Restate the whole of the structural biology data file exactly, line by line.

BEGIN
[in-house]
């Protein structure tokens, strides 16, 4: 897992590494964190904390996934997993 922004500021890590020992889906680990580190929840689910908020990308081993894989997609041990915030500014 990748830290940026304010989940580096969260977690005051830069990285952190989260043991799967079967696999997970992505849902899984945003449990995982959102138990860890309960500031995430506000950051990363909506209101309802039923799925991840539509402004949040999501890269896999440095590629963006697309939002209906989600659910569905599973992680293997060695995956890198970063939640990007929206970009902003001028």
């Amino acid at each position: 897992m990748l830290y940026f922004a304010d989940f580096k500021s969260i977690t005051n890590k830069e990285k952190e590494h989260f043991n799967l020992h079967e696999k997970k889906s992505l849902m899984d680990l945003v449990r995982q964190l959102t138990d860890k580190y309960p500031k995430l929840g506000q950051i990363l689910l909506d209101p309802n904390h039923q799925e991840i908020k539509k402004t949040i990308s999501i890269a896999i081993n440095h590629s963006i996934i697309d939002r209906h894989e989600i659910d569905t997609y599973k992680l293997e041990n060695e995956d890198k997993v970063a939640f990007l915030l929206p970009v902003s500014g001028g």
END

[in-house]
């Protein structure tokens, strides 16, 4: 897992590494964190904390996934997993 922004500021890590020992889906680990580190929840689910908020990308081993894989997609041990915030500014 990748830290940026304010989940580096969260977690005051830069990285952190989260043991799967079967696999997970992505849902899984945003449990995982959102138990860890309960500031995430506000950051990363909506209101309802039923799925991840539509402004949040999501890269896999440095590629963006697309939002209906989600659910569905599973992680293997060695995956890198970063939640990007929206970009902003001028």
């Amino acid at each position: 897992m990748l830290y940026f922004a304010d989940f580096k500021s969260i977690t005051n890590k830069e990285k952190e590494h989260f043991n799967l020992h079967e696999k997970k889906s992505l849902m899984d680990l945003v449990r995982q964190l959102t138990d860890k580190y309960p500031k995430l929840g506000q950051i990363l689910l909506d209101p309802n904390h039923q799925e991840i908020k539509k402004t949040i990308s999501i890269a896999i081993n440095h590629s963006i996934i697309d939002r209906h894989e989600i659910d569905t997609y599973k992680l293997e041990n060695e995956d890198k997993v970063a939640f990007l915030l929206p970009v902003s500014g001028g």